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Union presses on school issues

 


Public Service Employees union president Aaron Derr asked the school board Monday night, “Where’s the plan?”

He reminded school board members that when he and about 40 PSE members complained about the level of support on discipline matters last November, they were told that they would receive a plan of improvement from the board within 60 days.

“We have not seen or heard” of such a plan, Derr said with a prepared statement.

He said that it appeared to union membership that the district was being more reactive than proactive in matters of discipline and support.

“There are still a number of members that feel a sense of helplessness in their position and educator and bus driver authority,” Derr said. “Many members are still feeling a lack of consistency in enforcing policies outlined in the student handbook. These inconsistencies have led to a schoolwide feeling of a lack of respect for para” educators.

The district had already had in place a number of staff-wide training sessions before the PSA November meeting. A person from the Educational Service District who specializes in disciplinary matters has held two three-hour training sessions so far this year, and two more are slated.

Even this week, several school employees, along with responders from other agencies, are going to a week-long school-issue training session to Maryland’s FEMA Emergency Management Institute.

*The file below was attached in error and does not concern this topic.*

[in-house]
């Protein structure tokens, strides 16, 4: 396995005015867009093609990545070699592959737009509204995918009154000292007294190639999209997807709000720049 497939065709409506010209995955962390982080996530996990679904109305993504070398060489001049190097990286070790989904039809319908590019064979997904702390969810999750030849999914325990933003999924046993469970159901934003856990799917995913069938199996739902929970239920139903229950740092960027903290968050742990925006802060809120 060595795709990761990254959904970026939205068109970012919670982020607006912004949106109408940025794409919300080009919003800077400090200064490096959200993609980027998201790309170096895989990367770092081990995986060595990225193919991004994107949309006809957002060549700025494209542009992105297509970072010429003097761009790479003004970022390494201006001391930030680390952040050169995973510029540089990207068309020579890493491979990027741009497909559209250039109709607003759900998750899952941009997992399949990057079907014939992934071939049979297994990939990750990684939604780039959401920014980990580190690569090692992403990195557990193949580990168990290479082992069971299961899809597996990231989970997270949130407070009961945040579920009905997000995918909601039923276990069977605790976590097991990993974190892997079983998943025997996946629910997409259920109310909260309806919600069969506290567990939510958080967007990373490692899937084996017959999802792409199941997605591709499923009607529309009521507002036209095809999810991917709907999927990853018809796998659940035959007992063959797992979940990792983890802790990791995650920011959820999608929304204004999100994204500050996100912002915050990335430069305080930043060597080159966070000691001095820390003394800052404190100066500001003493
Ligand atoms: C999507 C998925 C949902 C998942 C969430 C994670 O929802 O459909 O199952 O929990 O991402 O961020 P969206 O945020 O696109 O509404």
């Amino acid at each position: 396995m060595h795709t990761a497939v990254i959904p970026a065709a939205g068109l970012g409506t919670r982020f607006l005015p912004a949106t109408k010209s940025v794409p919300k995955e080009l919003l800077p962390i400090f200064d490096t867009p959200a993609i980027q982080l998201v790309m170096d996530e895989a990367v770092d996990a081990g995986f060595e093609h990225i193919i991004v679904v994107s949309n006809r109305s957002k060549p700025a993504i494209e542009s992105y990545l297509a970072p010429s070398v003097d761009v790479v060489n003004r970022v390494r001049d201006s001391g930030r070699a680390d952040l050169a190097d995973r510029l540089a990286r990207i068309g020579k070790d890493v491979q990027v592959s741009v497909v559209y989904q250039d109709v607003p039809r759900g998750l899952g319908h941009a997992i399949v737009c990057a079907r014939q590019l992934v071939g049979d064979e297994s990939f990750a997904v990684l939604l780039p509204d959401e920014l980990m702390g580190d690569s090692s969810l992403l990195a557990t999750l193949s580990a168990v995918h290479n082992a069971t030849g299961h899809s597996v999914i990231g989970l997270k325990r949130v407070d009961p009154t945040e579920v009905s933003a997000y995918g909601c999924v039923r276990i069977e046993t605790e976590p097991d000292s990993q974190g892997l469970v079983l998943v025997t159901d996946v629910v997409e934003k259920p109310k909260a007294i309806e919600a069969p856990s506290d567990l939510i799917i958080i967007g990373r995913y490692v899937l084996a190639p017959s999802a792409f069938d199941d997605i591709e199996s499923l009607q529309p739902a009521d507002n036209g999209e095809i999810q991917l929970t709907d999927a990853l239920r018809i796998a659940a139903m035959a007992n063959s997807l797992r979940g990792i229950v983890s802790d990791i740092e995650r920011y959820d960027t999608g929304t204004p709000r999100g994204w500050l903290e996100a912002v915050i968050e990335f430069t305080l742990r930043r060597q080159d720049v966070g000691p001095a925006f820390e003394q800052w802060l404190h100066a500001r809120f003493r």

District Superintendent Paul Turner said that in addition to five school employees - Turner, Principal Lisa Lakin, bus Manager Stephanie Duclos, Randy Bowman (maintenance), and Secretary Tammy Norris - representatives from the Colville Tribes, the Bureau of Reclamation and Coulee Dam Police are also going for the same training.

“We will be able to compare plans on how we would react if an incident occurred in our schools,” Turner stated.

Derr raised several questions about the support his members receive from administrators, which Turner said will be answered.

Derr Monday night had raised the issue of people being hired or working without proper job descriptions. The district has recently passed a number of job descriptions and still has some to go to address the concern.

The PSE raised the lack of a mentor program for new employees and the fact that bullying was “endemic” throughout the K-12 system.

“Lastly,” Derr stated, “para educators would like to feel like part of the education team. Staff meetings occur outside normal para hours and paras are not offered extra pay to attend. Yet many decisions are made or communicated through these meetings. It would be beneficial to everyone to have the paras, teachers and administrators communicating together.”

Derr stated to the board that the PSE would be back.

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